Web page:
Profoto B1 Heads and Pocketwizard Plus III

Discussion in 'Photography Equipment & Products' started by ghendee, Jan 12, 2016.

  1. ghendee

    ghendee TPF Noob!

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    I want to purchase professional lighting and am looking at the Prophoto B1 500W/s heads. Does anyone have first hand experience using the B1 heads with L578dr Sekonic light meter and other lights (i.e. profoto D1s) using th PW Plus III?


     
  2. FotosbyMike

    FotosbyMike No longer a newbie, moving up!

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    No experience with this setup but this should help. The B1s have a sync port so the PW3 will plugin and fire the flash just fine. According to PocketWizards and Sekonic websites the L578dr doesn't have the built-in PW transmitter so you will not be able to trigger the flash from the unit.

    If you don't need A,B,C,D grouping that the PW3 offers look into getting the PlusX cheaper and still have a test button so you could buy one for the camera, one for each flash if you want each flash on wireless(B1s also have optical save) and then buy one an extra PlusX to only fire the flash when you have the light meter in place.
     
  3. ghendee

    ghendee TPF Noob!

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    Thank you so much! I double-checked and thankfully I have the L758dr Sekonic that has the PW built-in. Now, I just need to find one so I can physically test it... amazing I can't find detailed photographs and direct answers from PW and Profoto and everything I'm reading/watching indicate that light metering is not needed which assumes these are only used outdoors and mostly with one light. I am a student and I'm trying to buy my equipment only once and maximize compatibility-- I might be living a fantasy. Thank you again!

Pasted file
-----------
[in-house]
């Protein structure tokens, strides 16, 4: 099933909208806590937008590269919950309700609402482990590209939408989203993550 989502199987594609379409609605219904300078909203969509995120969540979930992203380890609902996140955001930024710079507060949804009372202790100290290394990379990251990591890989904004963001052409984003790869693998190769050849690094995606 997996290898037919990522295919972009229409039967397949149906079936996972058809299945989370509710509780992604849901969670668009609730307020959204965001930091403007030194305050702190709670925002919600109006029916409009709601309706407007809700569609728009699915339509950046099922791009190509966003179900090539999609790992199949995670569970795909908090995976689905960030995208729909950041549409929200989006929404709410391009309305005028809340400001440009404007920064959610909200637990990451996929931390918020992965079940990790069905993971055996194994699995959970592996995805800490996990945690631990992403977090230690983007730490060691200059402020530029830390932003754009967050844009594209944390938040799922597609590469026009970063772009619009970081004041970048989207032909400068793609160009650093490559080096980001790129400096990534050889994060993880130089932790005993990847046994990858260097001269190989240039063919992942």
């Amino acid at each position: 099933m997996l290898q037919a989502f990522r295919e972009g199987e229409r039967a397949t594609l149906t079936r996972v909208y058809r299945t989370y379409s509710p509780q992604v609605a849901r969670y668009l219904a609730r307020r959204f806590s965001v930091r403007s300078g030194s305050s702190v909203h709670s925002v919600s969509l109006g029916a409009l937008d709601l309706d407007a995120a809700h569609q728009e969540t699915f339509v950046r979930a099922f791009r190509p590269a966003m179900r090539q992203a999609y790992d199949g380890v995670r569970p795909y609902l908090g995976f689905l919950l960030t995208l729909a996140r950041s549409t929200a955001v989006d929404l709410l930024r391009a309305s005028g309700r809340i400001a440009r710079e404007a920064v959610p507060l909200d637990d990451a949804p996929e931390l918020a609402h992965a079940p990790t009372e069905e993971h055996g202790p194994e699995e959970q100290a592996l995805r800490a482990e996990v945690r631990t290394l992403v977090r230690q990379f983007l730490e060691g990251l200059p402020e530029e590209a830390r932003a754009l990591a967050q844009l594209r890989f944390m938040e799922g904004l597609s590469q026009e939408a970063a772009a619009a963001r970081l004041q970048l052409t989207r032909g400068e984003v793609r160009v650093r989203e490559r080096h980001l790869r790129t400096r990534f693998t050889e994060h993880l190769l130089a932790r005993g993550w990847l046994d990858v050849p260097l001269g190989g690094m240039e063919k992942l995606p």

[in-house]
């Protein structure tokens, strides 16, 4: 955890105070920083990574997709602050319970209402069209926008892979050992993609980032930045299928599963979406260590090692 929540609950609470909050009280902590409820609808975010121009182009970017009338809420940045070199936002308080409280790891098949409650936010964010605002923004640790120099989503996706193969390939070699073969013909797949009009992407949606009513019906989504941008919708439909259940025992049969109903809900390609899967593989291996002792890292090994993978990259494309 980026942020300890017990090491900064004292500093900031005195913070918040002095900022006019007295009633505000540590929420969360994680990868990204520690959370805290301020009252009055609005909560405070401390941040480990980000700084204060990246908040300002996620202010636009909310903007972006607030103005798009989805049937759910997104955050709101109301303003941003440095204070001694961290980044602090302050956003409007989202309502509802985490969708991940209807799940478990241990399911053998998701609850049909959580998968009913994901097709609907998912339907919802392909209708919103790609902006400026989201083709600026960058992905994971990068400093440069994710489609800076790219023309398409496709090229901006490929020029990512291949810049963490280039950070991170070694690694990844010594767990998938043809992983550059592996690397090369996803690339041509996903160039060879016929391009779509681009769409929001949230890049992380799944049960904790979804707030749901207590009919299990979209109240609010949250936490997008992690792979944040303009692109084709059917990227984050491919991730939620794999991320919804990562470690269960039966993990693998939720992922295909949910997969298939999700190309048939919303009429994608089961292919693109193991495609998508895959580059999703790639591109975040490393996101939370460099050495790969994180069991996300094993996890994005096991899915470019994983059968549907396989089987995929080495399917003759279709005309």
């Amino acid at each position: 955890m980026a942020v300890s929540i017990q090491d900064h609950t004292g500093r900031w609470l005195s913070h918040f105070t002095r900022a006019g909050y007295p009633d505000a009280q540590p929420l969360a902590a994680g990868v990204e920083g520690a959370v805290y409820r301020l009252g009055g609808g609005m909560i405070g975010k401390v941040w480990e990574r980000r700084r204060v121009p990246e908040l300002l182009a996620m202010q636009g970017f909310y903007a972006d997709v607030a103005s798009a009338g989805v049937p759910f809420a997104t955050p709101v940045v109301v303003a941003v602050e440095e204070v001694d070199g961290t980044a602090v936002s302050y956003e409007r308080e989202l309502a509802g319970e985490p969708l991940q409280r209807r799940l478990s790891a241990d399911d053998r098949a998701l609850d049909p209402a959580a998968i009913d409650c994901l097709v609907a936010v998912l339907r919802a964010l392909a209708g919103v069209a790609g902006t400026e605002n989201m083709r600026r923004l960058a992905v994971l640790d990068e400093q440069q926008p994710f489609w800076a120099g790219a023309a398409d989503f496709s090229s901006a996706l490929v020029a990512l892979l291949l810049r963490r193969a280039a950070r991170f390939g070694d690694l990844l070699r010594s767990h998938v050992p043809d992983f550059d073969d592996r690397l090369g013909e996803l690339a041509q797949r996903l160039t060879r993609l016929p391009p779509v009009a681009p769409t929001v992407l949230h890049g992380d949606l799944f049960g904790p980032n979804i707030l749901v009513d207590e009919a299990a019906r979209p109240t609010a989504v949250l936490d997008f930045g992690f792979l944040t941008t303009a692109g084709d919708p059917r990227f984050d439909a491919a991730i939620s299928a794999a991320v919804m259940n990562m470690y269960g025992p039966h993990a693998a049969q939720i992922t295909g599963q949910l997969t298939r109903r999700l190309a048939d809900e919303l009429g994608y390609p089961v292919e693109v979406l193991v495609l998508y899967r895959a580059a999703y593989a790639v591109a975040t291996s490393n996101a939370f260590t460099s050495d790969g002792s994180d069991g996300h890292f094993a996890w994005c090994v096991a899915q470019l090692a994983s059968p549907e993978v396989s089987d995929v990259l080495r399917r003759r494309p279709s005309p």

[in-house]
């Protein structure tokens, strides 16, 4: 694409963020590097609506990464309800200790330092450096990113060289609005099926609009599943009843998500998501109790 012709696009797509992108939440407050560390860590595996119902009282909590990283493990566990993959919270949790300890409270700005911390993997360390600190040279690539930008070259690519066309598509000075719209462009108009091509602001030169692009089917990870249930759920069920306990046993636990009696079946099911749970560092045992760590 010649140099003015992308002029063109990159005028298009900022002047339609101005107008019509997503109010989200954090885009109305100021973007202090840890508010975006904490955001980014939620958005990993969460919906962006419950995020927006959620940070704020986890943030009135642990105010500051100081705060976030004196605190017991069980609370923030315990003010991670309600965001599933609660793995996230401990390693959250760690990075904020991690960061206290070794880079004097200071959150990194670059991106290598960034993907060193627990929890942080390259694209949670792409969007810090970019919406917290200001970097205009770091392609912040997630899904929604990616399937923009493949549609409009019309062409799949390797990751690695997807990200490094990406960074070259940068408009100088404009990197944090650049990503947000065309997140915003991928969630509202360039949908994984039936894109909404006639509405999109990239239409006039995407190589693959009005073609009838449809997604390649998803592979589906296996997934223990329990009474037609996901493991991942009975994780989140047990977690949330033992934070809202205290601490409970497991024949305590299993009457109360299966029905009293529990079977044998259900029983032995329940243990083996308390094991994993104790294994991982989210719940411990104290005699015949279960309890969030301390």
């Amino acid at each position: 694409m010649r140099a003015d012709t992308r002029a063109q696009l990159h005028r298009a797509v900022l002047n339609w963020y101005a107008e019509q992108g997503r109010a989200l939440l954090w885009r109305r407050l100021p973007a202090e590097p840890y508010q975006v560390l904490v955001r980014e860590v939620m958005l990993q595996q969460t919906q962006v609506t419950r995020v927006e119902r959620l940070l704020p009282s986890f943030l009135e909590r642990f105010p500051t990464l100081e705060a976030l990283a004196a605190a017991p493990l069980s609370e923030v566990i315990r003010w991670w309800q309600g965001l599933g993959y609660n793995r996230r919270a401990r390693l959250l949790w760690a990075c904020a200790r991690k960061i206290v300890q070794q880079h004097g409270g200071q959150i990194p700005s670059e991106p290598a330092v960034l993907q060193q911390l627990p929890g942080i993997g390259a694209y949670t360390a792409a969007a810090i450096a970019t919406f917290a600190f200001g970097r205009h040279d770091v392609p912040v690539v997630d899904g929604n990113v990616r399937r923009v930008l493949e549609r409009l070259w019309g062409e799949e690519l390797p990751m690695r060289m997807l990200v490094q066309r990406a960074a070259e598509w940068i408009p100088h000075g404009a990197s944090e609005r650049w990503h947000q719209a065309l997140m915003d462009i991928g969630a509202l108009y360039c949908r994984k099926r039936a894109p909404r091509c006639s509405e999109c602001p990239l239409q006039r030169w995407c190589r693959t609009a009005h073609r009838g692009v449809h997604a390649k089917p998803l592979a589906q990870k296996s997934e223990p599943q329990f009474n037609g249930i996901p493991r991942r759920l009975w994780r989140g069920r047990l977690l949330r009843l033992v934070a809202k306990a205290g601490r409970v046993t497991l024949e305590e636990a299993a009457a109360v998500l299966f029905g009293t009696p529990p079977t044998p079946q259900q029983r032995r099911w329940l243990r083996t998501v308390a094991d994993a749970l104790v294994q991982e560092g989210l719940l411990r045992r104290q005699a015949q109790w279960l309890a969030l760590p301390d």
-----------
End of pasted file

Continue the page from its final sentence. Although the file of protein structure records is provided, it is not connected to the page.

4. FotosbyMike

    FotosbyMike No longer a newbie, moving up!

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    What do you mean the light meter is not needed, the light mete is just a tool to read the power of the light it doesn't communicate with the flash or camera. Being that you are a student and just starting I would ask do you know what type of photography you want to do if not IMO it hard to buy only once or one type of light like the B1.
     
  5. ghendee

    ghendee TPF Noob!

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    The profoto sponsored videos I've watched encourage the use of TTL via the prophoto builit-in controllers to meter the light. Because I do studio and outdoor shooting, I enjoy the convenience and results of metering to save time. I wasn't a believer until my professor mandated its use. My plan is to purchase one B1 500W/s off camera flash and an Acute 2400 2R power pack with 1 D1 light and some modifiers to start. The B1 will make location easier if I have good reflectors and modifiers and I can use it in conjuction with the D1 in my "growing" in-home studio. If that doesn't make sense, I am open to any/all thoughts.
     
  6. tirediron

    tirediron Watch the Birdy! Staff Member Supporting Member

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    Not quite following... your professor mandated the use of TTL or of manual flash & metering?
     
  7. FotosbyMike

    FotosbyMike No longer a newbie, moving up!